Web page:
Frederick William I, 1688–1740, king of Prussia (1713–40), son and successor of Frederick I. He continued the administrative reforms and the process of centralization begun by Frederick William, the Great Elector, creating a strong, absolutist state. He practiced rigid economy, and at his death there was a large surplus in the treasury. The Prussian army was made an efficient instrument of war. Although Frederick William built up one of the most powerful armies in Europe, he was essentially a peaceful man. He intervened briefly in the Northern War, but gained little territory. Later, he signed a treaty (1728) with Holy Roman Emperor Charles VI in the hope of acquiring the territories of Jülich and Berg, to which he had a hereditary claim. The emperor subsequently went back on this agreement. Frederick William was a coarse man, and he had contempt for his gifted heir, who was to succeed him as Frederick II (Frederick the Great).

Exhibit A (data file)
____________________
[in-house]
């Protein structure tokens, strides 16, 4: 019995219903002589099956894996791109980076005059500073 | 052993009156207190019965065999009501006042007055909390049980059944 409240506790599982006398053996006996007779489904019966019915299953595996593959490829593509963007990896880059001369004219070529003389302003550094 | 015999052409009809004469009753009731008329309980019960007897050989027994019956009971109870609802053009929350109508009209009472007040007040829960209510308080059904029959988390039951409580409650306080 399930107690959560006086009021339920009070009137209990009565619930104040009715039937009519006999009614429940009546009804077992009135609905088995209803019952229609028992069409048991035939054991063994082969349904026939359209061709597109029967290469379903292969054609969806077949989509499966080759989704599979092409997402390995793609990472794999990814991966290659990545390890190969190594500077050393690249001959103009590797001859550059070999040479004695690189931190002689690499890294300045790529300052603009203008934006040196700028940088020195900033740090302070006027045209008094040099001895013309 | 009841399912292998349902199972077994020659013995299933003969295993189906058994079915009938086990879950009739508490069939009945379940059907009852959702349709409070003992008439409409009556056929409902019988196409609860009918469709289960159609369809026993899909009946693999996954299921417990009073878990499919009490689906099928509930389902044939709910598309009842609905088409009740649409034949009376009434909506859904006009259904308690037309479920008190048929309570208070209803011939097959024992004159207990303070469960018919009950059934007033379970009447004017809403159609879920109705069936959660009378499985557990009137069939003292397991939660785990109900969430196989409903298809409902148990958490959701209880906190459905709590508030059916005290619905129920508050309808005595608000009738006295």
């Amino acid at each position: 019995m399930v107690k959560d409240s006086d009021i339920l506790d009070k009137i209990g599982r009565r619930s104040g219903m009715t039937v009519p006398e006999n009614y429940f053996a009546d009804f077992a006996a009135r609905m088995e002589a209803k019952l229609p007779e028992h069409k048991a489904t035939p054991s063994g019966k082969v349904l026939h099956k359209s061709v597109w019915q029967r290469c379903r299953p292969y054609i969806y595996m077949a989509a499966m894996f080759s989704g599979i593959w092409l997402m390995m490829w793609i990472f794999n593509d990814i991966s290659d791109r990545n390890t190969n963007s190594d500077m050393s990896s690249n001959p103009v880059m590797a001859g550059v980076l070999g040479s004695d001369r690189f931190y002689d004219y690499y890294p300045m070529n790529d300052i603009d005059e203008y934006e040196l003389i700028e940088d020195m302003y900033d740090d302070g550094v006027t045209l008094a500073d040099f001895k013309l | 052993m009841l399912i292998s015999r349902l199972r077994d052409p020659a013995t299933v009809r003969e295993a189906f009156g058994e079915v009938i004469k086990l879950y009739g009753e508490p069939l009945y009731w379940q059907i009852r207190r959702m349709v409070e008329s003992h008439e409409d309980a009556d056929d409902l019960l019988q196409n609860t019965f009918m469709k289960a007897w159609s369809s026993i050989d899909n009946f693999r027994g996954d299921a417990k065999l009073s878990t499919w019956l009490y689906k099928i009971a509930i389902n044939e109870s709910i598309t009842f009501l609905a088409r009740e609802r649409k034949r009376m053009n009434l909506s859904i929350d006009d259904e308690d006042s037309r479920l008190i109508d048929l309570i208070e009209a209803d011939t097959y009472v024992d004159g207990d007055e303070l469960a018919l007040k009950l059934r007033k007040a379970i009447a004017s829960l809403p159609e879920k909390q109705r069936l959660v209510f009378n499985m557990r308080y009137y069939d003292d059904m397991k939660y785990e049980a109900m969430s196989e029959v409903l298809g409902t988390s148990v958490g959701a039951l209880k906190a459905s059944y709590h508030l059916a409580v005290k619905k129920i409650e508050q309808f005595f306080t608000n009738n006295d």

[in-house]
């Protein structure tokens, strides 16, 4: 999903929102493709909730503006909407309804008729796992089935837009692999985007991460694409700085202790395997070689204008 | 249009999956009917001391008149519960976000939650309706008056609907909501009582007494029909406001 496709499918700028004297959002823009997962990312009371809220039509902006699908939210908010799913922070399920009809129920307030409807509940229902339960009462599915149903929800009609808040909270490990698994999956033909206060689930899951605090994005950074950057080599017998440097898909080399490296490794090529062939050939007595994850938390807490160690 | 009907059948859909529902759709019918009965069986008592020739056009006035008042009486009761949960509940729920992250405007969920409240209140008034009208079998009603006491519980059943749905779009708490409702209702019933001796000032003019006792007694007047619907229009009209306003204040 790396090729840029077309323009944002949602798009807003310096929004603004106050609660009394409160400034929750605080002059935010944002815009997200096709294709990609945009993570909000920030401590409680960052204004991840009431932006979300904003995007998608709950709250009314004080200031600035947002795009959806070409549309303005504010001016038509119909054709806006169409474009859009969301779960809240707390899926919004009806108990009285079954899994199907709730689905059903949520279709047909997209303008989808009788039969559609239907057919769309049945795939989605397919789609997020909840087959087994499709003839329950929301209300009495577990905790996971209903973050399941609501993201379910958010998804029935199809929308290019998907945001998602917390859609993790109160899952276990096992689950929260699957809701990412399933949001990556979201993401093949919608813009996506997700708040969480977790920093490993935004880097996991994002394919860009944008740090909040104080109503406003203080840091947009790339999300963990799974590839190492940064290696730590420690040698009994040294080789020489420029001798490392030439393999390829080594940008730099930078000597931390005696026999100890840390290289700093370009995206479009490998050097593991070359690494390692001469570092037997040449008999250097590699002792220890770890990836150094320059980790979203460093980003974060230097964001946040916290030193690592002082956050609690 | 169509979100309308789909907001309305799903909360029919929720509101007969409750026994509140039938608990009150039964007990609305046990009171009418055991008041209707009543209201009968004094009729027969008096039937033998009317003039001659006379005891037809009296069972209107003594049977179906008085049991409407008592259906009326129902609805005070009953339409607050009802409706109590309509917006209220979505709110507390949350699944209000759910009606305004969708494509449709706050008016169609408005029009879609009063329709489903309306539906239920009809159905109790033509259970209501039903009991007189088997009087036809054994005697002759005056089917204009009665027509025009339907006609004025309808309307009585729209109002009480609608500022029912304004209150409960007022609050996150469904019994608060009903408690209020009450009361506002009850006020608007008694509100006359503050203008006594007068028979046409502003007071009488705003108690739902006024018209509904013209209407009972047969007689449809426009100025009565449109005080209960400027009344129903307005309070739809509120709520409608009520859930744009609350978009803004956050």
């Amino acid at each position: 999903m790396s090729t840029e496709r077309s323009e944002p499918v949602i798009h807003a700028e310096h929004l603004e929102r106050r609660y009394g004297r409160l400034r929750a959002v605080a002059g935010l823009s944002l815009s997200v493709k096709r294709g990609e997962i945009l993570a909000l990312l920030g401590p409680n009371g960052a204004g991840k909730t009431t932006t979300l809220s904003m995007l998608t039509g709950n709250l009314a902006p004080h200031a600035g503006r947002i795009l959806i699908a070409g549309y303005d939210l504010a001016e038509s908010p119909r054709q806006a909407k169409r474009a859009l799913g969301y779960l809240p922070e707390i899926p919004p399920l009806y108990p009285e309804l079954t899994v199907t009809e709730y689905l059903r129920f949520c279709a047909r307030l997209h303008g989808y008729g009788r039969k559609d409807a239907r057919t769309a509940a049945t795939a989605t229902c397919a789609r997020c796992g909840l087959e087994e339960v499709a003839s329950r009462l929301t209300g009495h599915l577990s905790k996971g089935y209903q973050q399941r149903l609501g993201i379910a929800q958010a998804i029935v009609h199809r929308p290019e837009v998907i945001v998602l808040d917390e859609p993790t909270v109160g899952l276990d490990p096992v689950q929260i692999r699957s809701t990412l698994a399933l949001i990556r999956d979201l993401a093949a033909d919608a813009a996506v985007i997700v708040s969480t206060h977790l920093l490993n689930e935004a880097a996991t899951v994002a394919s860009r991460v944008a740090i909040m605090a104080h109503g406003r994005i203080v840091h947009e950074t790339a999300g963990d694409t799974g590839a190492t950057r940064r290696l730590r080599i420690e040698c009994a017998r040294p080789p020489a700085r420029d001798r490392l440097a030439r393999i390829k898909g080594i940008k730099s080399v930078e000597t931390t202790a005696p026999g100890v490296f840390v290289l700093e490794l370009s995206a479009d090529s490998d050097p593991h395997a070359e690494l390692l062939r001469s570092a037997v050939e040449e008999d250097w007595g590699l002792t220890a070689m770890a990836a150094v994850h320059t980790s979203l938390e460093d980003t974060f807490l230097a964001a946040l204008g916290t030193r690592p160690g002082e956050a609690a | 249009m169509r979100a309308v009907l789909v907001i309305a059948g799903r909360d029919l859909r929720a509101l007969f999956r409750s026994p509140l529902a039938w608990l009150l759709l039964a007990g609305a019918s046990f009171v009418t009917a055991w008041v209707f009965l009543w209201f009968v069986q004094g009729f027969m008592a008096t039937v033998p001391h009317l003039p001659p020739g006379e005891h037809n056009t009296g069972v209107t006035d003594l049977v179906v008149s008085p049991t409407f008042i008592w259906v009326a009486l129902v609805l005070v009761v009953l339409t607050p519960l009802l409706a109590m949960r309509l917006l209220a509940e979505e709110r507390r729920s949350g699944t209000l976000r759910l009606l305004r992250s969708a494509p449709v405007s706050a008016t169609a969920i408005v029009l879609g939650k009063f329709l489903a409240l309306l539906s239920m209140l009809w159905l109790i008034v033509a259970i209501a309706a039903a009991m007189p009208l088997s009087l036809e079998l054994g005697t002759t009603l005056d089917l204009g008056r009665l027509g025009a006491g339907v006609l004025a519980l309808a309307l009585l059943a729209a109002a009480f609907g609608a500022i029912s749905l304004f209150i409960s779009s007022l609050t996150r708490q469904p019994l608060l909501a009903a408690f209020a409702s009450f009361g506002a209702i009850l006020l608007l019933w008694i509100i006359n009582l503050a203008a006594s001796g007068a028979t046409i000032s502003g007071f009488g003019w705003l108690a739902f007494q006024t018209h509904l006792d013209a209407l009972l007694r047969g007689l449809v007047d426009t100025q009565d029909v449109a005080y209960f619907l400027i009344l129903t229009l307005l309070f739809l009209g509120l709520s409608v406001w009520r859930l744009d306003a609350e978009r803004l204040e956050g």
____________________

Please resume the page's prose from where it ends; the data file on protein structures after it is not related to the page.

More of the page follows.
See studies by R. R. Ergang (1941) and R. A. Dorwart (1952, repr. 1971).
The Columbia Electronic Encyclopedia, 6th ed. Copyright © 2012, Columbia University Press. All rights reserved.